10:23 AM, 8th July 2013, About 10 years ago 21
All good things come to an end – and in due course your tenancy agreement’s fixed term will end too.
What happens then?
When the fixed term ends
Some people assume that the tenancy will end and that if the tenants stay on they will be squatters who can be easily evicted. However you will probably realise that this is very far from the case!
All assured shorthold tenancies will continue, by virtue of a new ‘periodic’ tenancy which will come into place immediately the fixed term ends, under s5 of the Housing Act 1988. So if the fixed term ends on 4 July, then the new periodic tenancy will start at about 1 second past midnight on 5 July.
The ‘period’ is linked to how the rent is paid. So if the rent is paid monthly, this will be a monthly periodic tenancy and will run on from the 5th of the month to the 4th of the month.
So when the fixed term comes to an end – the parties have a choice. They can either let the tenancy run on as a periodic, or sign up a new fixed term tenancy.
Which should you do?
Well either are fine. Lets look at the options:
1. Giving a new tenancy agreement. Letting agents often use this as a reason for a ‘renewal fee’ and are therefore understandably anxious for this to be done. It can often be the best solution – both parties know where they are, and if you want to increase the rent, including it in a new tenancy agreement which is then signed by the tenant as agreed is probably the best way.
This is also a good time to incorporate any changes – for example if there are new tenants wanting to come onto the tenancy agreement, or if either party want the terms of the tenancy to be changed in any way.
2. Allowing the tenancy to continue as a periodic. Although this is often thought of as a continuation of the original tenancy, in fact, unless perhaps the tenancy is continuing under a clause in the tenancy agreement, the periodic tenancy will actually be a new tenancy.
This is down to the wording in s5 of the Housing Act 1988 and the Court of Appeal have recently confirmed in the Superstrke case that this is what happens. So landlords need to consider whether their tenancy deposit needs to be re-protected and the prescribed information re-served.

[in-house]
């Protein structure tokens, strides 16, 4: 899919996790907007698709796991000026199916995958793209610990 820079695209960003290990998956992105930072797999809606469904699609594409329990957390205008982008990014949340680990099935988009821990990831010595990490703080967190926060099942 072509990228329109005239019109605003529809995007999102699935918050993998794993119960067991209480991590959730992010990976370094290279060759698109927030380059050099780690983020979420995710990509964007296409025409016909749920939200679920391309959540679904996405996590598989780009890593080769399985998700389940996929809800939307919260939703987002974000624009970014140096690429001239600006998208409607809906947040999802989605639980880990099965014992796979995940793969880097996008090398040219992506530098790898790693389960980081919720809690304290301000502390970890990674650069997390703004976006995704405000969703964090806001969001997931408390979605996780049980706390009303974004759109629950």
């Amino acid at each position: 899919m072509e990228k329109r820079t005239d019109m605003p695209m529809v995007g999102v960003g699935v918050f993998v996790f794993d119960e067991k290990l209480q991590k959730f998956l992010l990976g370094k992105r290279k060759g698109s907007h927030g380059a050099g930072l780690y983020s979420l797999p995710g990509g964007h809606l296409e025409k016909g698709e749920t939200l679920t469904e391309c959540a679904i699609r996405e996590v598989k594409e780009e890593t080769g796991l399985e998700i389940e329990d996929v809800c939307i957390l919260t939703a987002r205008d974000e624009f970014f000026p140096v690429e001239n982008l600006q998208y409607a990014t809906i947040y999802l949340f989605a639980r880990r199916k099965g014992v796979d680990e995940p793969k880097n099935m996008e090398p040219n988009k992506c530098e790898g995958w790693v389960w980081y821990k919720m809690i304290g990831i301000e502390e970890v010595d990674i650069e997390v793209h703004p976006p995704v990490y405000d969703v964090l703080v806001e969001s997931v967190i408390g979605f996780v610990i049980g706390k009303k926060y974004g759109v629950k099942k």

Allowing the tenancy to continue as a periodic is often the best choice if the tenants have proved unsatisfactory and are being allowed to stay on approval. If you issue a new tenancy agreement, then this will cancel any section 21 notice served, meaning that you will need to re-serve and will not be able to issue any proceedings under the notice until the end of the fixed term.
Whereas if the tenancy is a periodic, you will (assuming your section 21 notice period has expired) be able to issue proceedings immediately if the tenants continue to prove unsatisfactory.
Vacating the property and notice periods
Assuming that the tenants do not want to stay on – what are the rules regarding notice?
Generally landlords will want at least 1 month notice, usually more, so they can arrange for checkout meetings and the like. However if the tenants leave at or before the end of the fixed term they are not actually obliged to do this. If the tenancy is for, say, six months, and the tenants leave on the last day, then the tenancy will end by what we lawyers call ‘effluxion of time’.
There is no need for the tenants to give notice as the tenancy (that tenancy) ended then anyway.
This is a bit unfair on landlords as it means that the tenants can choose whether to stay on under a periodic or leave by the end of the fixed term, without letting the landlord know.
My tenancy agreement has a clause which requires the tenant to let the landlord know what he intends to do – but breach of this clause will not make the tenants liable for any rent in lieu of notice (if I tried to do this I would risk the clause being found unfair). It may be sufficient though to allow the landlord to claim any wasted costs due to the tenants failure to provide proper information.
However if the tenant then stays on, even by one day after the fixed term has ended, the periodic tenancy will kick in and they will have to give not less than one months notice if they want to leave. If they don’t then the landlord WILL be entitled to claim rent in lieu of notice.
But not if they leave on the last day of the fixed term tenancy.
This is the end of this short series of articles on tenancy agreements. I hope you have enjoyed it.
If you want more, note that I have a lot of guidance in my free Tenancy Agreements 101 which you can sign up for here.
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Mark Alexander - Founder of Property118
11:47 AM, 15th March 2015, About 8 years ago